Hollywood's Rapture Problem
The verdict is in: the latest cinematic iteration of Tim Lahaye and Jerry Jenkins's apocalyptic rapture thriller is an absolute car wreck.
Ridiculed as "breathtakingly clunky" and "profoundly moronic," Left Behind is crippled by "sub-par production values, howler-filled dialogue and terrible performances." Its critical reputation appears unsalvageable. Meanwhile, the film's box office receipts -- less than $8 million at present -- suggest that it may be a dud among lay audiences as well.
No one is surprised, of course. At least not anyone who saw the film's poster with its painfully-airbrushed depiction of Nicolas Cage (fresh off his Wicker Man fame). But, then again, this is a Christian film. It's a tool designed to "plant a seed" in the minds of unbelievers; a depiction of doomsday intended to scare the lost into the fold without "getting too preachy."
Surely Christians embrace such a noble project, right? Not exactly.
Jeremie Rinne at The Gospel Coalition expresses deep doubts over the film's theological bona fides and cautions viewers against getting hoodwinked by "emotional effect." Over at Patheos, a much less charitable Fred Clark blasts the film's horrendous doctrine and its failure to connect with how human beings actually think and talk. An even less charitable Zach Hunt tears the film a new one, stating plainly that "nobody is getting left behind (because the rapture is never, ever going to happen)." Huffington Post released a podcast featuring several Christian scholars who simply shake their heads at a misguided understanding of scripture. Jackson Cuidon at Christianity Today, lampoons the film's absurdity and rejoices that it contains only "the slightest, most infinitesimal amount of Christianity possible."
For anyone confused by this disconnect -- that is, in which Christians bash an ostensibly Christian film -- let me explain.
People love to hate the rapture. Yes, Christians too. The idea that Jesus will make a penultimate, airborne appearance before the Second Coming in order to harvest believers to Heaven just in time to escape a 7-year period of earth-shattering tribulation is hardly the default position of the church. In fact, as opponents of dispensationalism (the source of rapture theology) love to point out, the idea did not make its appearance until a full 19 centuries after Christ's resurrection. Opponents view dispensationalism as a "pop eschatology" that causes well-meaning Christians to misinterpret God's real plan for the world. Common caricatures of dispensationalists include Christians who read the newspaper through the lens of Bible prophecy ("The Arab Spring was predicted in Isaiah 19!"), who shrug off societal ills with a callous fatalism ("Let the world burn, I'm outta here!"), and who quietly hanker for "wars and rumors of wars" that will shorten the time to lift-off.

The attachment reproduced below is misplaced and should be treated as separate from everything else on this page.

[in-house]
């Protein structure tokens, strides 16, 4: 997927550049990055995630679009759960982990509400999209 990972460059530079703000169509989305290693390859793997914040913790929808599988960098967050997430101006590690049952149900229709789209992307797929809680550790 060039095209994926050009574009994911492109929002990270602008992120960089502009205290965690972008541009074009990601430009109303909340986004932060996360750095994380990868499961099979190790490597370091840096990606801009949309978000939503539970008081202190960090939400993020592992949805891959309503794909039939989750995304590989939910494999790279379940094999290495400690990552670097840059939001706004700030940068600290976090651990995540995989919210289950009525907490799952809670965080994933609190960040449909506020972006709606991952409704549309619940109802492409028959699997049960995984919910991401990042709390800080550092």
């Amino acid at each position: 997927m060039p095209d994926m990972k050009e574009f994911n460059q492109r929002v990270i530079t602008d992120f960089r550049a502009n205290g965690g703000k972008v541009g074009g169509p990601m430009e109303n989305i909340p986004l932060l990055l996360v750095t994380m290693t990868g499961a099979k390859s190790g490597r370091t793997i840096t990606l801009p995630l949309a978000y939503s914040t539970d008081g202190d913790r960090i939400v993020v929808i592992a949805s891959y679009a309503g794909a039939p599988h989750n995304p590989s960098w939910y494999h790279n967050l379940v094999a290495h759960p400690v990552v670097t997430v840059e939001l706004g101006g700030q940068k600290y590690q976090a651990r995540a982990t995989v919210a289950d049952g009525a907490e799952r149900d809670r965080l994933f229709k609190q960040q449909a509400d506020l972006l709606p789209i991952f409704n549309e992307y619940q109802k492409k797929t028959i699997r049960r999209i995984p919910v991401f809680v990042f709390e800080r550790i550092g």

These caricatures bring endless smiles to the faces of those who see themselves as more refined in their eschatological views. Celebrated theologian N.T. Wright, always elegant in his derision, gazes sympathetically (and condescendingly) upon those poor souls who still believe in a "pseudo-theological version of Home Alone." Of course, eschatological mockery between Christians is nothing new. Halfway through his majestic History of the Church, Eusebius digresses long enough to slam Papias, one of the earliest church fathers, for believing (like most early Christians) in a literal return of Christ and the establishment of a physical kingdom based in Jerusalem that would last a thousand years. This "man of small intelligence," as Eusebius describes Papias, totally misinterpreted what Jesus and the apostles were teaching. Thankfully, Eusebius really understood the truth about the end. Or so he claimed.